Vir has identified two antibodies that bind to the coronavirus that causes COVID-19, a disease that has killed over 1,100 people so far.
A biotechnology firm is inching towards a treatment for the recently discovered coronavirus after observing antibodies that bind to the infectious microbe.
Vir Biotechnology’s (NASDAQ:VIR) Wednesday (February 12) announcement discloses that the firm has identified two monoclonal antibodies that bind to SARS-CoV-2, the coronavirus at the heart of a deadly outbreak of a disease in China, recently named COVID-19 by the World Health Organization.
The antibodies were first discovered following the 2002 to 2003 outbreak of SARS, which was caused by a virus in the same family of microbes as the one that causes COVID-19. At the time, it was found that the antibodies bound to and neutralized the virus.
Monoclonal antibodies are antibodies made up of copies of a single immune cell and can be used to detect or purify the substances that they bind to.
From the end of the trading session on Tuesday (February 11) to market open on Wednesday, Vir was up nearly 5 percent. Its share price sat at US$18.91 as of 1:40 p.m. EST on Wednesday.
The company said it is now moving ahead with research to determine whether the antibodies will work as an effective treatment for COVID-19.
“We are in the process of assessing neutralization with a pseudo-virus,” said George Scangos, CEO of Vir, in a press release. “In addition, we are working with international partners to assess the capacity of these antibodies to neutralize the live virus, SARS-CoV-2.”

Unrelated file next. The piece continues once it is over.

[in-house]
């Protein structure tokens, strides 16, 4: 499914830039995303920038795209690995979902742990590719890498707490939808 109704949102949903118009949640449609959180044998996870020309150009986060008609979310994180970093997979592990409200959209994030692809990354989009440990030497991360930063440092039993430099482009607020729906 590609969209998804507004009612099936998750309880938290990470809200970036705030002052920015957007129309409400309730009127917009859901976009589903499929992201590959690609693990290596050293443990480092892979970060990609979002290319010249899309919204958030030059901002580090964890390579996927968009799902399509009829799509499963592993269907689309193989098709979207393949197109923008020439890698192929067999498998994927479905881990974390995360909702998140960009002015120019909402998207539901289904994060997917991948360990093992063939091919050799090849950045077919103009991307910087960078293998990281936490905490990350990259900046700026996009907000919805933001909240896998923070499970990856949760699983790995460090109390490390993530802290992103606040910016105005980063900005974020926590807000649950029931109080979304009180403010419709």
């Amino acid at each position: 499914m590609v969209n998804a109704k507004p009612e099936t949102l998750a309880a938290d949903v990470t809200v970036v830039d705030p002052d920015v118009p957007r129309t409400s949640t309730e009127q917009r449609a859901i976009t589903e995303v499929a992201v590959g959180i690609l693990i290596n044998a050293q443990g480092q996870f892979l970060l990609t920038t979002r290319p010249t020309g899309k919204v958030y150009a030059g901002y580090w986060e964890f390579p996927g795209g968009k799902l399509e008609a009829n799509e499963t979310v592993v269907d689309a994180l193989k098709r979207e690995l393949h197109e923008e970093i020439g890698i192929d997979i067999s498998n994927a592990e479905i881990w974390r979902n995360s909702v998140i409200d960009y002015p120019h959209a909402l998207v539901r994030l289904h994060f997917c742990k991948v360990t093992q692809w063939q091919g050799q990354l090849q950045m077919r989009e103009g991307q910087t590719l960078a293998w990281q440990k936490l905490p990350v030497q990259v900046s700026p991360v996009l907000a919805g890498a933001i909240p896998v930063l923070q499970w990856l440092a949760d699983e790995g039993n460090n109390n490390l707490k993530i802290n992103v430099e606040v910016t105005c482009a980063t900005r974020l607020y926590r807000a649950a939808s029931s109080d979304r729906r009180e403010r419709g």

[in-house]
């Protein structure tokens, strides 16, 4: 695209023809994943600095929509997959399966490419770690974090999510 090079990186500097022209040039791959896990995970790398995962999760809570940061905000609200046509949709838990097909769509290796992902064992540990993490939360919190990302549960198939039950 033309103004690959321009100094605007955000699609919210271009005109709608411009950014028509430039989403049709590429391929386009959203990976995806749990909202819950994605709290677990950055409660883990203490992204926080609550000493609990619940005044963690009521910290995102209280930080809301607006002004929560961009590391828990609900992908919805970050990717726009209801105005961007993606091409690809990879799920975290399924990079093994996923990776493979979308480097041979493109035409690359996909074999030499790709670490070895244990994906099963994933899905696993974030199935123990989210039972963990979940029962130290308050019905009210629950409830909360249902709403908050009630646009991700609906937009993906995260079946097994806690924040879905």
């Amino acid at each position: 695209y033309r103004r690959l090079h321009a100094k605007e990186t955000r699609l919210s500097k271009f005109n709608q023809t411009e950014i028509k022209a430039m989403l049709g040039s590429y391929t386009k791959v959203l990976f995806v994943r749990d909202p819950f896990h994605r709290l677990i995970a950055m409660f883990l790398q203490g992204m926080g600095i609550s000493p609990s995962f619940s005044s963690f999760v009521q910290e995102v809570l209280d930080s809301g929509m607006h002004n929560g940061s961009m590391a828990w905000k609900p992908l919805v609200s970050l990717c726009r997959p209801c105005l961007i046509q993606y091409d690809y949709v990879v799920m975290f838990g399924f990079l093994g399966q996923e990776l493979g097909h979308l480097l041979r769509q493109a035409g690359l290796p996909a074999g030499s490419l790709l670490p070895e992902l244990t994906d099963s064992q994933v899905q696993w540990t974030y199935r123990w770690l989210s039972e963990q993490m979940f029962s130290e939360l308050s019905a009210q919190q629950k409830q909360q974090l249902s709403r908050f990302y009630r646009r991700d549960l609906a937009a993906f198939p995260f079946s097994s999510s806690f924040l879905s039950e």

The virus, first diagnosed in Wuhan, the capital of Hubei, China, has killed over 1,100 people and infected 45,000 others worldwide, according to CNN.
Now Vir is looking to team up with other companies and government agencies to lock down global manufacturing capacity for a possible treatment.
“We are working as rapidly as possible and look forward to sharing more information as we have it,” said Herbert “Skip” Virgin, chief scientific officer at Vir, in the statement.
Vir said it used its library of human antibodies that bind to and neutralize other coronaviruses to find the two antibodies that bind to SARS-CoV-2. They were found in patients with unusually effective immune responses to certain infectious diseases.
As a part of Vir’s research, the firm will look into creating a therapy based on the antibodies; the company said this type of treatment is well-suited for pandemic situations.
Treatments that use antibodies differ from vaccines that work by inciting an immune response in a patient. While they are both prophylactic — meaning they prevent infections — antibody-based drugs can be used to treat individuals who have already been infected, Vir said.
The firm is also using its platform to explore new antibodies that may help it address the outbreak.
Several other pharma companies have been racing to come up with treatments too.
Co-Diagnostics (NASDAQ:CODX) is one of them, and announced that it completed the first stage of designing a screening test for the disease in late January.
Meridian Bioscience (NASDAQ:VIVO) has also been working on screening; laboratories in China are using its formulation to create screening assays to measure the amount and activity of the virus.
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Securities Disclosure: I, Danielle Edwards, hold no direct investment interest in any company mentioned in this article.